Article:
Plain English Summary
Background and study aims:
During laparoscopic surgery, small bowel paralysis facilitates surgical conditions. This is especially important when complex surgery, with intestinal suturing or stapling, is performed. Both opioids and hypnotic agents might influence small bowel peristalsis. The effects of opioids on intestinal motility (intestinal contractions) are well studied and are known to result in intestinal paralysis. With reference to the effects of hypnotics on intestinal motility, data are scarce. Our group recently studied the effect of different volatile (inhaled) anaesthetics on intestinal motility during laparoscopic surgery requiring small bowel anastomosis (removal of a piece of bowel followed by the joining up of the remaining sections). There were statistically significant less peristaltic waves (involuntary muscle movements in the bowel) in the sevoflurane-based anaesthesia group compared to the desflurane-based anaesthesia group. Stimulation of the irritant Transient Receptor Potential channel A1 (TRPA1) was offered to explain the increased intestinal motility observed with desflurane compared to sevoflurane. Given the fact that propofol is a direct modulator of TRPA1, we hypothesized that propofol increases intestinal motility during anaesthesia compared to sevoflurane.
Who can participate?
All patients presenting for gastric bypass surgery at the AZ Groeninge Hospital
What does the study involve?
Patients are randomized in two study groups. One group receives a propofol based anesthesia and one group receives a sevoflurane based anesthesia. At a specific time point during surgery, intestinal motility is assessed by the surgeon and scrub nurse.
What are the possible benefits and risks of participating?
Benefits include an advancement in better understanding of the effects of anesthetics on intestinal motility. No risks are involved in participating in the study, besides the risk involved with anesthesia and surgery.
Where is the study run from?
AZ Groeninge Hospital, Kortrijk (Belgium)
When is the study starting and how long is it expected to run for?
April 2013 to December 2013
Who is funding the study?
AZ Groeninge Hospital (Belgium)
Who is the main contact?
The effect of propofol and sevofurane on intestinal motility during laparoscopic surgery: a single blind randomized controlled trial.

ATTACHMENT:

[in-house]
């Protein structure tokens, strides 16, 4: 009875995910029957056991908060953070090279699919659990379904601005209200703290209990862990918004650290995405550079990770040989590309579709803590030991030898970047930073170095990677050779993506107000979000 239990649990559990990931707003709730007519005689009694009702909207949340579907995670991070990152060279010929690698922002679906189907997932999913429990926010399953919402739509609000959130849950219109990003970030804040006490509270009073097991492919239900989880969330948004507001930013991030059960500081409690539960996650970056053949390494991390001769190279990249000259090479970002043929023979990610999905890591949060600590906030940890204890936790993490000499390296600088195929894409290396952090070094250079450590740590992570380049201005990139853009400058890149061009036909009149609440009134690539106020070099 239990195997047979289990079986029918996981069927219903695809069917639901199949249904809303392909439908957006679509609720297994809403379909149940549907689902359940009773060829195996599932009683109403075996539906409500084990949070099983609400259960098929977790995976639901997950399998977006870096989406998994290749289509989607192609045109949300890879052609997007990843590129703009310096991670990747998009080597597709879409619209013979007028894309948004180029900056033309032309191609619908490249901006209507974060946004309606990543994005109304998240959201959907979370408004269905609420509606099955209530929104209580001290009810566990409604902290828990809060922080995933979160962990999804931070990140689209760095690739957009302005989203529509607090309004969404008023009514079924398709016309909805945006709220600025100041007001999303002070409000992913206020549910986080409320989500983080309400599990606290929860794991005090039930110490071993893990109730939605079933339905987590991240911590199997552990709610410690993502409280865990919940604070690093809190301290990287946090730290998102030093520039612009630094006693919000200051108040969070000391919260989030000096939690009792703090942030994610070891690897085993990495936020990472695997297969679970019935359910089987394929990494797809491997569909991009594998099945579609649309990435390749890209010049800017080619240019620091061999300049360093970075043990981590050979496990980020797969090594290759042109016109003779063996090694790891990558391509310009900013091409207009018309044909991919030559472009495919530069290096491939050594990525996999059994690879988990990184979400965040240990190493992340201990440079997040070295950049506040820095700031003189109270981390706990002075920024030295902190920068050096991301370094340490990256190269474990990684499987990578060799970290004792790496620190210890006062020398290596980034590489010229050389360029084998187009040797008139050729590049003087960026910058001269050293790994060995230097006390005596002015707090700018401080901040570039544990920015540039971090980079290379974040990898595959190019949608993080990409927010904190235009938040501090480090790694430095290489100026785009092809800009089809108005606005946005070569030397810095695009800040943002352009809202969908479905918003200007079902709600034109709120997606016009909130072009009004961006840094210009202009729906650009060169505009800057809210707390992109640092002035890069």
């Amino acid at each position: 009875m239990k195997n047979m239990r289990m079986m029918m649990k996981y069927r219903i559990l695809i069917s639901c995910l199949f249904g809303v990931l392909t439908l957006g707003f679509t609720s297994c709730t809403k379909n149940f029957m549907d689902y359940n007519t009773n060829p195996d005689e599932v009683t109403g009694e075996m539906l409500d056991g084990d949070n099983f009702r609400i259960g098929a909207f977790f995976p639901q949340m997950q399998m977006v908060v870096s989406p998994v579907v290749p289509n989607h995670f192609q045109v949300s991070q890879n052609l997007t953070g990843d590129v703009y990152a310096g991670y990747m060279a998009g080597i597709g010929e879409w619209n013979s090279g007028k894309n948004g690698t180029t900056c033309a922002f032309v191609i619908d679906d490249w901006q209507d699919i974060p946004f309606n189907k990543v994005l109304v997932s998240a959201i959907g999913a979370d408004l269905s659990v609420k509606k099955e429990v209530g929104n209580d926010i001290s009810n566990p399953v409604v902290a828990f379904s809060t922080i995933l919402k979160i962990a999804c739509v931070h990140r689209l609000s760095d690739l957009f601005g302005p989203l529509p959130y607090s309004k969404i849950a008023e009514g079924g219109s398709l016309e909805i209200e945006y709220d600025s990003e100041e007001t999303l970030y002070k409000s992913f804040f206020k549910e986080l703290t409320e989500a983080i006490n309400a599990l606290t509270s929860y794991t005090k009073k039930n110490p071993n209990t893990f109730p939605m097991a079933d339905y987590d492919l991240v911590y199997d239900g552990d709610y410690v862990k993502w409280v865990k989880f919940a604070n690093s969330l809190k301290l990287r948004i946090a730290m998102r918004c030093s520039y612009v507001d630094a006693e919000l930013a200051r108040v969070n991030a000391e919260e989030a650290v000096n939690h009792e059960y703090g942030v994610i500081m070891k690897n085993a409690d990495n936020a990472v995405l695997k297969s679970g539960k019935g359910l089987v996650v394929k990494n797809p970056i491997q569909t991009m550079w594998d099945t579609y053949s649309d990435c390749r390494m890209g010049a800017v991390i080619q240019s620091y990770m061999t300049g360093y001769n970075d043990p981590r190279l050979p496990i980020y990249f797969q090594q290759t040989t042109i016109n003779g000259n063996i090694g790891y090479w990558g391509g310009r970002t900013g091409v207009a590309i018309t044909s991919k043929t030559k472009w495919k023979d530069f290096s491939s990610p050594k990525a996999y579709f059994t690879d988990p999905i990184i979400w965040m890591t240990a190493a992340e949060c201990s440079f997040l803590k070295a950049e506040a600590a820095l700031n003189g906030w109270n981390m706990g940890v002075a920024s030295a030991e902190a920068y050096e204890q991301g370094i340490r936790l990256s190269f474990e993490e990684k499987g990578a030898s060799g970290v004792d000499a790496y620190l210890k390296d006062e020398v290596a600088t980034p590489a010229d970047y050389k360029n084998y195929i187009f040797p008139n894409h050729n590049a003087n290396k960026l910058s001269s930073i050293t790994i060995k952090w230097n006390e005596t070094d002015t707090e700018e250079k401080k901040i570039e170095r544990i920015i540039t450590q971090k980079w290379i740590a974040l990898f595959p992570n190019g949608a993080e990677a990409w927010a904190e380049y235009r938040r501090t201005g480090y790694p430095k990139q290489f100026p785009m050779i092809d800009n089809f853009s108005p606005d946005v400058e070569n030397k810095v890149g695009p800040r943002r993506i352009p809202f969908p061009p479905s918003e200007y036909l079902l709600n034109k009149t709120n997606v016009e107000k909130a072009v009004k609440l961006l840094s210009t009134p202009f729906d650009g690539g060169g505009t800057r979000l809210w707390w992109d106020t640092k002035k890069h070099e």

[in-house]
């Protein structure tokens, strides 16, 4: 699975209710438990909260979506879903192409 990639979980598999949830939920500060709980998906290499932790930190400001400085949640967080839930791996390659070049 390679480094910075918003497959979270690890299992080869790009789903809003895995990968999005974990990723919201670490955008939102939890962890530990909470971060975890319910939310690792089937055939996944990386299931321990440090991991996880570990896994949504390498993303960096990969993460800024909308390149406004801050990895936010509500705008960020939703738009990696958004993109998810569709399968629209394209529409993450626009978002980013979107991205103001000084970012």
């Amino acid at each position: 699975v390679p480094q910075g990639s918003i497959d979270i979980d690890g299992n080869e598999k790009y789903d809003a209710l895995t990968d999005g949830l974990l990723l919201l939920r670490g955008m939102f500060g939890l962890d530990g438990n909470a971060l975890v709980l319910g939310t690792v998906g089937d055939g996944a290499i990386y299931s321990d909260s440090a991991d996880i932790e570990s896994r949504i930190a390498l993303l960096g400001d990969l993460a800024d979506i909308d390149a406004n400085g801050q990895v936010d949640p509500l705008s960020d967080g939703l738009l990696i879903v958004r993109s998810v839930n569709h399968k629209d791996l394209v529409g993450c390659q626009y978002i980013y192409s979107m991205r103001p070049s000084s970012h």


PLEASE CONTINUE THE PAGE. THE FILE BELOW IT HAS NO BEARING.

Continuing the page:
Propofol anaesthesia increases intestinal motility during laparoscopic gastric bypass surgery compared to sevoflurane based anaesthesia.
AZ Groeninge Ethical Committee, 04/03/2013, ref: 13006
Single-centre prospective randomized controlled single-blind two-arm interventional study
Primary study design
Secondary study design
Randomised controlled trial
Patient information sheet
Not available in web format, please use contact details to request a participant information sheet
Observation of intestinal motility during laparoscopic surgery
1. Group TIVA (Total Intravenous Anesthesia) will receive a propofol based anesthesia
2. Group Sevo will receive a sevoflurane based anesthesia
Primary outcome measure
Intestinal motility measured by visual count of peristaltic waves
Secondary outcome measures
Overall trial start date
Overall trial end date
Reason abandoned (if study stopped)
Participant inclusion criteria
All patients presenting for laparoscopic Roux en Y bariatric surgery at AZ Groeninge Hospital
Target number of participants
Participant exclusion criteria
Recruitment start date
Recruitment end date
Countries of recruitment
Trial participating centre
Loofstraat 43 8500 Kortrijk
Department of Anesthesia, AZ Groeninge Hospital (Belgium)
Funding Body Type
Funding Body Subtype
Results and Publications
Publication and dissemination plan
Publication in Peer reviewed Anaesthesia Journal (eg. Acta Anaesthesiologica Scandinavica)
Intention to publish date
Participant level data
Available on request
Basic results (scientific)
2016 results in: http://www.ncbi.nlm.nih.gov/pubmed/26806956